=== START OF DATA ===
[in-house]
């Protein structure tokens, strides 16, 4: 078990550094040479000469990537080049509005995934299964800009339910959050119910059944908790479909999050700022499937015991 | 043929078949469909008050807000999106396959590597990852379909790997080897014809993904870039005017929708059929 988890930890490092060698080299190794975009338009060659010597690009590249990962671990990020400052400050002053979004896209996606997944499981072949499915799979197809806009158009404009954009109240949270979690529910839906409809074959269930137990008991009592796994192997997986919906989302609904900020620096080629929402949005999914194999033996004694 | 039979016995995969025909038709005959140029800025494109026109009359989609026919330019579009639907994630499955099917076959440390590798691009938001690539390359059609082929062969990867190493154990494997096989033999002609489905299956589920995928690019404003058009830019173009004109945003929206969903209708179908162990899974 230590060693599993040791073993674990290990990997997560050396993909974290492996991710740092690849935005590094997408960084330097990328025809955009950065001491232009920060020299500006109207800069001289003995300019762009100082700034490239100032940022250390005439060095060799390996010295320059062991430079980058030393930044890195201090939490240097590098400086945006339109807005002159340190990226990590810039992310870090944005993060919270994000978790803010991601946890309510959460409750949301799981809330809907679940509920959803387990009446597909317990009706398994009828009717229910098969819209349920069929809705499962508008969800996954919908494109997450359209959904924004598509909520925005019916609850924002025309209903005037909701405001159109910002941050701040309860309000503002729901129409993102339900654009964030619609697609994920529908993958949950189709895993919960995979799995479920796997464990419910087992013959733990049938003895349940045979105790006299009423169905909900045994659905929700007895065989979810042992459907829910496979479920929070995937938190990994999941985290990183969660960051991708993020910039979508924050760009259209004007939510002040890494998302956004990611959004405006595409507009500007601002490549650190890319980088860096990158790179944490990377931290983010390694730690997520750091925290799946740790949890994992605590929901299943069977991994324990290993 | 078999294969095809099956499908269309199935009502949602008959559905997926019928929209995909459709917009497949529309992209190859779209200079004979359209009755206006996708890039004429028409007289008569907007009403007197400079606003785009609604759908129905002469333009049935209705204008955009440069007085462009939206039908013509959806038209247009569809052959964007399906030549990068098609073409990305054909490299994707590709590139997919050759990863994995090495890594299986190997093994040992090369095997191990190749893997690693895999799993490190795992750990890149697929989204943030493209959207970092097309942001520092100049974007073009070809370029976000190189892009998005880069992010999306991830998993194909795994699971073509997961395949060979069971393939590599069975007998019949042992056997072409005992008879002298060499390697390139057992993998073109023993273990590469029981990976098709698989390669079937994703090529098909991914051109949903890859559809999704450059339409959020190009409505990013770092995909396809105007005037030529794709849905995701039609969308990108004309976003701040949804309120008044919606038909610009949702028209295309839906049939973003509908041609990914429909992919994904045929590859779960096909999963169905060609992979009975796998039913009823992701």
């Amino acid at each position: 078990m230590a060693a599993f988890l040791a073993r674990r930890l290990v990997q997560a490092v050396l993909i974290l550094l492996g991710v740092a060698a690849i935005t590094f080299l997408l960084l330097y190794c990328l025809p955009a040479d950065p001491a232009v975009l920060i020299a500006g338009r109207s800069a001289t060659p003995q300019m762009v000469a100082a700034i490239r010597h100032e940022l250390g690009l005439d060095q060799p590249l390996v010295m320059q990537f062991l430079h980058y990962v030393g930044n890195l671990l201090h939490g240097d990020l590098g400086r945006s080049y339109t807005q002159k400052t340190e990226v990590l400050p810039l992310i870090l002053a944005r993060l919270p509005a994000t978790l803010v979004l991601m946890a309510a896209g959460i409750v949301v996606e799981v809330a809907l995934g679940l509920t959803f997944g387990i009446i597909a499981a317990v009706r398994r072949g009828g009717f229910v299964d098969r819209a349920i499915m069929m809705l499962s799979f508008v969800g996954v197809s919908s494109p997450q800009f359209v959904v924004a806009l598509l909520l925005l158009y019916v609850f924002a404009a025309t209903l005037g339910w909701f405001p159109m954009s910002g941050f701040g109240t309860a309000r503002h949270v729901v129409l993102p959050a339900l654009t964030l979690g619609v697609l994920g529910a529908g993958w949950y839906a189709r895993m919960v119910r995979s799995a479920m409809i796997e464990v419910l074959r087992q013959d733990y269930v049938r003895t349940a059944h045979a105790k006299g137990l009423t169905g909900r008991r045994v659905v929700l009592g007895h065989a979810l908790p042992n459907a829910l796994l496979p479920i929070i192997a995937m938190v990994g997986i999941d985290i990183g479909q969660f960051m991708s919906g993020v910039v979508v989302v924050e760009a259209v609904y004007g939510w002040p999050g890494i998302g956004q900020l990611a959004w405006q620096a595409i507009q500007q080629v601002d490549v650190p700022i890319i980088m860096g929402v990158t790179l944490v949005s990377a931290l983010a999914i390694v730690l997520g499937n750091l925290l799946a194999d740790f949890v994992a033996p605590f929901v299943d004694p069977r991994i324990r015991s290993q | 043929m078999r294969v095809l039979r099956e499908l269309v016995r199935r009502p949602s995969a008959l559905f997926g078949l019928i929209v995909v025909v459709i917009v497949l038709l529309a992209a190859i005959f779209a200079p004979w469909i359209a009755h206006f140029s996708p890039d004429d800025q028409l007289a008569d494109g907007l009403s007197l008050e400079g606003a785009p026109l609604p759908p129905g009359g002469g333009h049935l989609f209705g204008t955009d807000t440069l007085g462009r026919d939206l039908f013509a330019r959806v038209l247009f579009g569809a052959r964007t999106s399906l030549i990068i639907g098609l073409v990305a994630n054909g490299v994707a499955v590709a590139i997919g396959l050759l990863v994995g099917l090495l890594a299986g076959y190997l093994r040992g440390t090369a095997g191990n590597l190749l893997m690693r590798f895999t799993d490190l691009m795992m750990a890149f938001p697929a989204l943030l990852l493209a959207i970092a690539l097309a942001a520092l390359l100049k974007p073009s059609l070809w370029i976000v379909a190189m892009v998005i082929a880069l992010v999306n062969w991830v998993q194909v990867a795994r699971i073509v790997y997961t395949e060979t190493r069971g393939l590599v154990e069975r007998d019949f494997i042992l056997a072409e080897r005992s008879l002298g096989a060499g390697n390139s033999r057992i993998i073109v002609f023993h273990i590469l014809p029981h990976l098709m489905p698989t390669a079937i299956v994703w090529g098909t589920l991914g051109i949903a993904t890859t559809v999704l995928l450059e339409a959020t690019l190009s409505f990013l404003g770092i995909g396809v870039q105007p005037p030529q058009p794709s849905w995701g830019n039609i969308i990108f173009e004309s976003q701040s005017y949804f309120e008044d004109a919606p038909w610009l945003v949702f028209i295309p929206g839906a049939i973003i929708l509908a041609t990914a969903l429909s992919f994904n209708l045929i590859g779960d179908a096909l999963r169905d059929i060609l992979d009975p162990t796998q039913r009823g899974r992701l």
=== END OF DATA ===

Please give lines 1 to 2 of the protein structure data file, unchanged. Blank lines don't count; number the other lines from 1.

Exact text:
[in-house]
């Protein structure tokens, strides 16, 4: 078990550094040479000469990537080049509005995934299964800009339910959050119910059944908790479909999050700022499937015991 | 043929078949469909008050807000999106396959590597990852379909790997080897014809993904870039005017929708059929 988890930890490092060698080299190794975009338009060659010597690009590249990962671990990020400052400050002053979004896209996606997944499981072949499915799979197809806009158009404009954009109240949270979690529910839906409809074959269930137990008991009592796994192997997986919906989302609904900020620096080629929402949005999914194999033996004694 | 039979016995995969025909038709005959140029800025494109026109009359989609026919330019579009639907994630499955099917076959440390590798691009938001690539390359059609082929062969990867190493154990494997096989033999002609489905299956589920995928690019404003058009830019173009004109945003929206969903209708179908162990899974 230590060693599993040791073993674990290990990997997560050396993909974290492996991710740092690849935005590094997408960084330097990328025809955009950065001491232009920060020299500006109207800069001289003995300019762009100082700034490239100032940022250390005439060095060799390996010295320059062991430079980058030393930044890195201090939490240097590098400086945006339109807005002159340190990226990590810039992310870090944005993060919270994000978790803010991601946890309510959460409750949301799981809330809907679940509920959803387990009446597909317990009706398994009828009717229910098969819209349920069929809705499962508008969800996954919908494109997450359209959904924004598509909520925005019916609850924002025309209903005037909701405001159109910002941050701040309860309000503002729901129409993102339900654009964030619609697609994920529908993958949950189709895993919960995979799995479920796997464990419910087992013959733990049938003895349940045979105790006299009423169905909900045994659905929700007895065989979810042992459907829910496979479920929070995937938190990994999941985290990183969660960051991708993020910039979508924050760009259209004007939510002040890494998302956004990611959004405006595409507009500007601002490549650190890319980088860096990158790179944490990377931290983010390694730690997520750091925290799946740790949890994992605590929901299943069977991994324990290993 | 078999294969095809099956499908269309199935009502949602008959559905997926019928929209995909459709917009497949529309992209190859779209200079004979359209009755206006996708890039004429028409007289008569907007009403007197400079606003785009609604759908129905002469333009049935209705204008955009440069007085462009939206039908013509959806038209247009569809052959964007399906030549990068098609073409990305054909490299994707590709590139997919050759990863994995090495890594299986190997093994040992090369095997191990190749893997690693895999799993490190795992750990890149697929989204943030493209959207970092097309942001520092100049974007073009070809370029976000190189892009998005880069992010999306991830998993194909795994699971073509997961395949060979069971393939590599069975007998019949042992056997072409005992008879002298060499390697390139057992993998073109023993273990590469029981990976098709698989390669079937994703090529098909991914051109949903890859559809999704450059339409959020190009409505990013770092995909396809105007005037030529794709849905995701039609969308990108004309976003701040949804309120008044919606038909610009949702028209295309839906049939973003509908041609990914429909992919994904045929590859779960096909999963169905060609992979009975796998039913009823992701």